To consider a more recent, but perhaps atypical, seaside activity, I shall look at the Mods in the 1960s, when I was freezing my toes in Ilfracombe. The Mods were a teenage subculture defined by their fashion, music taste and leisure choices, and, because of those choices they often clashed with another subculture, the Rockers. Trips to the seaside on the Mod’s trademark Lambretta scooters regularly resulted in clashes with their arch enemies, and if Aristotle noticed that their leisure time was spent “going to clubs, taking amphetamines, dancing to certain types of music” (Jones and Danson Brown, 2008, p.188), he might not be surprised that this didn’t result in a sense of well-being, since they aren’t the activities that he would identify as the best way to spend one’s spare time. The Who’s rock opera Quadrophenia is a paean to the disturbed youth of that period; the hero is mentally ill and this is reflected in the film’s use of the seaside location. However, a line in the song “Bell Boy”, from the Quadrophenia album, suggests a link to Pliny the Younger’s more obviously healthy experience of the seaside location:
A beach is a place where a man can feel/He’s the only soul in the world that’s real. (quoted in Jones, N. and Danson, R., 2008, p.193)
This sentiment also harks back to Fred Gray’s postcard depiction of the beach (above), and points to a unique quality that the beach may have which helps us to achieve well-being.

To conclude, we’ve seen how Aristotle would find much to value in seaside holidays down the ages, even if he might not think it all ideal. The modern vogue is moving away from his ideal of intellectual reflection, catering as it does for entertainment of the masses, although many still value the thoughtful life. The basis for Aristotle’s analysis, founded on what a human being is, might be a naturalistic fallacy, and since modern science has shown that there is no need to posit a teleological life, his conclusions could be attacked. Further, I cannot agree with his attitude to the mass of humanity. But even if we have no ultimate purpose, it’s important to create our own purposes, and so Aristotle’s ideas still intrigue, and can inform our own choice of seaside holiday.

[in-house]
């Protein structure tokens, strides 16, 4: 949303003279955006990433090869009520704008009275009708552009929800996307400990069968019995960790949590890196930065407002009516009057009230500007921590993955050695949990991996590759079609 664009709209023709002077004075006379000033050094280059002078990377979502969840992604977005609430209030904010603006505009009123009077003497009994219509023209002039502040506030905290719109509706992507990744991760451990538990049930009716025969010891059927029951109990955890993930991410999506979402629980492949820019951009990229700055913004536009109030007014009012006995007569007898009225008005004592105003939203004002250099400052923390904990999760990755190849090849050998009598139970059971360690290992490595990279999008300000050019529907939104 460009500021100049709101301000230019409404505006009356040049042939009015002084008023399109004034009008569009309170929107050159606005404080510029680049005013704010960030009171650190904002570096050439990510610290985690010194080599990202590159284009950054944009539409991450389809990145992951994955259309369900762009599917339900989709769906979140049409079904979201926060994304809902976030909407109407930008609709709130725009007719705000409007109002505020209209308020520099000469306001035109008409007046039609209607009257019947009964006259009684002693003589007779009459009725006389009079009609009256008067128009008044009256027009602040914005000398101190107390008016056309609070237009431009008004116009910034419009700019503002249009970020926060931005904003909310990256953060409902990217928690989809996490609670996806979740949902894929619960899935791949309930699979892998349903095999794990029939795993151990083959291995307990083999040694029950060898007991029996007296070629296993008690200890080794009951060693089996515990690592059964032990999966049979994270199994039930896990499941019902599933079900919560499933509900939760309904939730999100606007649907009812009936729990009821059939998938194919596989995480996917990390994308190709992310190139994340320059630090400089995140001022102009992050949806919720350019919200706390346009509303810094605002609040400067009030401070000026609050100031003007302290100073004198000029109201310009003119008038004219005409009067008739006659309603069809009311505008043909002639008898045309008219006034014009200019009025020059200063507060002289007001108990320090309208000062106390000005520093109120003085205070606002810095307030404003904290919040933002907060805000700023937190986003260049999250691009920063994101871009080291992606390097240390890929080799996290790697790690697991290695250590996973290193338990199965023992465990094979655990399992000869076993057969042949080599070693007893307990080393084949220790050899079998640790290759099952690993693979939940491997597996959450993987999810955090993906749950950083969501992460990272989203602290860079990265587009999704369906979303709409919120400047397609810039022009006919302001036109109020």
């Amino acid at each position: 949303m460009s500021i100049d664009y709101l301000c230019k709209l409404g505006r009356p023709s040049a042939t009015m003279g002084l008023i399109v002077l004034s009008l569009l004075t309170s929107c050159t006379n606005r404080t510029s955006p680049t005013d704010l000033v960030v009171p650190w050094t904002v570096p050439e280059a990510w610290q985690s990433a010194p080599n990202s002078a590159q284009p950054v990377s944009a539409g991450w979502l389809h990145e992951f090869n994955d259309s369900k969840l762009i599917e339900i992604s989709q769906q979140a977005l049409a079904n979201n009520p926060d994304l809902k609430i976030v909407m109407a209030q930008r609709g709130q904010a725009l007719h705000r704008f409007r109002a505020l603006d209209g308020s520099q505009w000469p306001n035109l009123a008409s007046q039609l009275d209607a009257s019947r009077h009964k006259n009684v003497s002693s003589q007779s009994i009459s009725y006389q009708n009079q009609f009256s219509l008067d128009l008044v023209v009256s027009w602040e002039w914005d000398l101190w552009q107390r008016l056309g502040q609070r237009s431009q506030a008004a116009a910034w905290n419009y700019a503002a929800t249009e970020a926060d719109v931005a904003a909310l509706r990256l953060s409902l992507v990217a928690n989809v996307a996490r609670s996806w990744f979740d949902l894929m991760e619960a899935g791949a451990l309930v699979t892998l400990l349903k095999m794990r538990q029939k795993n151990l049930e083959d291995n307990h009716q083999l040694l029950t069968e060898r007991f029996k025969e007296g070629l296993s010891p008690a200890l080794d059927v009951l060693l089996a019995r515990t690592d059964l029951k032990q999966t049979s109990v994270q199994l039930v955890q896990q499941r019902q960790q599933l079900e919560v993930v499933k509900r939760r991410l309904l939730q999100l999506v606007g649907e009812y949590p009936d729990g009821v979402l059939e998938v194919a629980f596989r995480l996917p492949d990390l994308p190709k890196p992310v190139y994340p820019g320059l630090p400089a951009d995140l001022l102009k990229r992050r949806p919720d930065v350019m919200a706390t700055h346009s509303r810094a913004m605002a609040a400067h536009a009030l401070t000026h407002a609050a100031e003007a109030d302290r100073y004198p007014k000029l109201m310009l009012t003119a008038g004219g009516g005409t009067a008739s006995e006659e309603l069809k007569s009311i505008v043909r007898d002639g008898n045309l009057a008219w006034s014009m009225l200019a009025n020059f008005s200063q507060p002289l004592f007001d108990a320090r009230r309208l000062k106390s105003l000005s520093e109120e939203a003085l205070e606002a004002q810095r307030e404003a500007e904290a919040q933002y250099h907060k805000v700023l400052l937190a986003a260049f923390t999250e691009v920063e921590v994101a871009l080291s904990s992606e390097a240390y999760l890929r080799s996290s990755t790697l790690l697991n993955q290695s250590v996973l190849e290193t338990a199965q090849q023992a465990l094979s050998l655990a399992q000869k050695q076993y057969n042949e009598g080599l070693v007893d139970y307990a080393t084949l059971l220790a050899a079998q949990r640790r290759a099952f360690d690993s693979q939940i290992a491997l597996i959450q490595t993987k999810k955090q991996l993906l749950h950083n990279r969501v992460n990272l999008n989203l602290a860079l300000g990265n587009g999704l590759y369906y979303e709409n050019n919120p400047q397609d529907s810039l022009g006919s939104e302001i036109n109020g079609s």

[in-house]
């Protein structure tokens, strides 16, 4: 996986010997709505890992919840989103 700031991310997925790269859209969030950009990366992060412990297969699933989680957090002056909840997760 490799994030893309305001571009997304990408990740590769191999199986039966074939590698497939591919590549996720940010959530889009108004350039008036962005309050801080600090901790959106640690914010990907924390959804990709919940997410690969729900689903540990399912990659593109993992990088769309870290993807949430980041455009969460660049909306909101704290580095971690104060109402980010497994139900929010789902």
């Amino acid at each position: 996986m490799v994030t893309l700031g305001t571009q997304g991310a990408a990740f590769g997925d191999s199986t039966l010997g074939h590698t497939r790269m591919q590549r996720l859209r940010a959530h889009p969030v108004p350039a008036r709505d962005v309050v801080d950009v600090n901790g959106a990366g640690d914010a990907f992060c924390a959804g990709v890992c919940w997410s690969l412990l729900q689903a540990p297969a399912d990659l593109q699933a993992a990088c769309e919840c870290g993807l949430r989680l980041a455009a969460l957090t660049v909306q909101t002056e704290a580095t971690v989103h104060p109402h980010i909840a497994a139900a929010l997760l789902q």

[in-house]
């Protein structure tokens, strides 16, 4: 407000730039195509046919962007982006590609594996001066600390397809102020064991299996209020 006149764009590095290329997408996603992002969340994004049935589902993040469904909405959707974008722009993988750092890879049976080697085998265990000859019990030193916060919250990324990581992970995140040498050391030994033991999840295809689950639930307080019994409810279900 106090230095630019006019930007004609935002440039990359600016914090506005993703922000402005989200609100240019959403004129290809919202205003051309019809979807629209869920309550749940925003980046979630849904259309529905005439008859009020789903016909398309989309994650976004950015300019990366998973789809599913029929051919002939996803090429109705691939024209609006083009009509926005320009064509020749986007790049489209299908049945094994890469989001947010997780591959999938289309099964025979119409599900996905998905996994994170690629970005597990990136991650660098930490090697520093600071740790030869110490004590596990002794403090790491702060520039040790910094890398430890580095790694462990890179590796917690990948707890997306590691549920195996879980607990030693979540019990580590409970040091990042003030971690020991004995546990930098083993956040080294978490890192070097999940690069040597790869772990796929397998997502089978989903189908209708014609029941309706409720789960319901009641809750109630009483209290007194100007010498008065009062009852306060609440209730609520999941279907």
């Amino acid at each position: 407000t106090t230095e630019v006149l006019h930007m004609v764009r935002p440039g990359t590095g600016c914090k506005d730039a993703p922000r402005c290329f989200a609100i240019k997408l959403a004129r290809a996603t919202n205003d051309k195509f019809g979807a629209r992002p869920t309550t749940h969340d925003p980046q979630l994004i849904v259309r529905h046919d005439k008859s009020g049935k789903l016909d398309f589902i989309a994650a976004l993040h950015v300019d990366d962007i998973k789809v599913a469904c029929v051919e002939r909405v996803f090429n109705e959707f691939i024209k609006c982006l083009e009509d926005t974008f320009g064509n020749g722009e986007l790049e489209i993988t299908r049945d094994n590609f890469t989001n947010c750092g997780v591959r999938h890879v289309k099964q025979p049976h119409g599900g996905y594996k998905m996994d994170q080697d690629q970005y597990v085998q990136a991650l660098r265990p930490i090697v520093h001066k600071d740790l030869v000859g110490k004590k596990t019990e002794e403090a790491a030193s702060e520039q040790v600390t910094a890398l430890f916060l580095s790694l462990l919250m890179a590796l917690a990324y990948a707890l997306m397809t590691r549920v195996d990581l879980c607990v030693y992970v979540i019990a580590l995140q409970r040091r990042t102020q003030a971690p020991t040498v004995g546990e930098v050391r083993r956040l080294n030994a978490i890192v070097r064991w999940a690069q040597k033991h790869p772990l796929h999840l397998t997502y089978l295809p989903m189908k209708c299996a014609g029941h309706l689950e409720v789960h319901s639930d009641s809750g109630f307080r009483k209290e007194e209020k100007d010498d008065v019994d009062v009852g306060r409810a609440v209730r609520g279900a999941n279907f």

Barnes, J. (2000) Aristotle: A Very Short Introduction, Oxford, Oxford University Press.
Price, C. (2008) ‘Aristotle and Epicurus on Leisure’, in Brunton, D.  (ed.) Place and Leisure (AA100 Book 4), Milton Keynes, The Open University, pp. 10-34
James, P. and Huskinson, J. (2008) ‘Leisure in the Roman Villa’, in Brunton, D.  (ed.) Place and Leisure (AA100 Book 4), Milton Keynes, The Open University, pp. 65-96
Faire, L. (2008) ‘Dressing for the Beach’, in Brunton, D.  (ed.) Place and Leisure (AA100 Book 4), Milton Keynes, The Open University, pp. 131-145
Chant, C. (2008) ‘Technology and the Seaside: Blackpool and Benidorm’, in Brunton, D.  (ed.) Place and Leisure (AA100 Book 4), Milton Keynes, The Open University, pp. 147-168
Brunton, D. (2008) ‘The Healthy Seaside’, in Brunton, D.  (ed.) Place and Leisure (AA100 Book 4), Milton Keynes, The Open University, pp. 169-182
Jones, N. and Danson, R. (2008) ‘Seaside Music: The Beach Boys and the Who’, in Brunton, D.  (ed.) Place and Leisure (AA100 Book 4), Milton Keynes, The Open University, pp. 183-204
Aristotle (2001) Nicomachean Ethics (trans. W.D. Ross), The Basic Works of Aristotle, New York, The Modern Library, pp. 935-1126.
‘Roman Villa’ (2008) (AA100 DVD), Milton Keynes, The Open University
‘The Seaside’ (2008) (AA100 DVD), Milton Keynes, The Open University
Brunton, D. (2008) ‘From Greece to the Middle East to Europe: The Transmission of Medical Knowledge’, in Danson Brown  (ed.) Cultural Encounters (AA100 Book 3), Milton Keynes, The Open University, pp. 151-189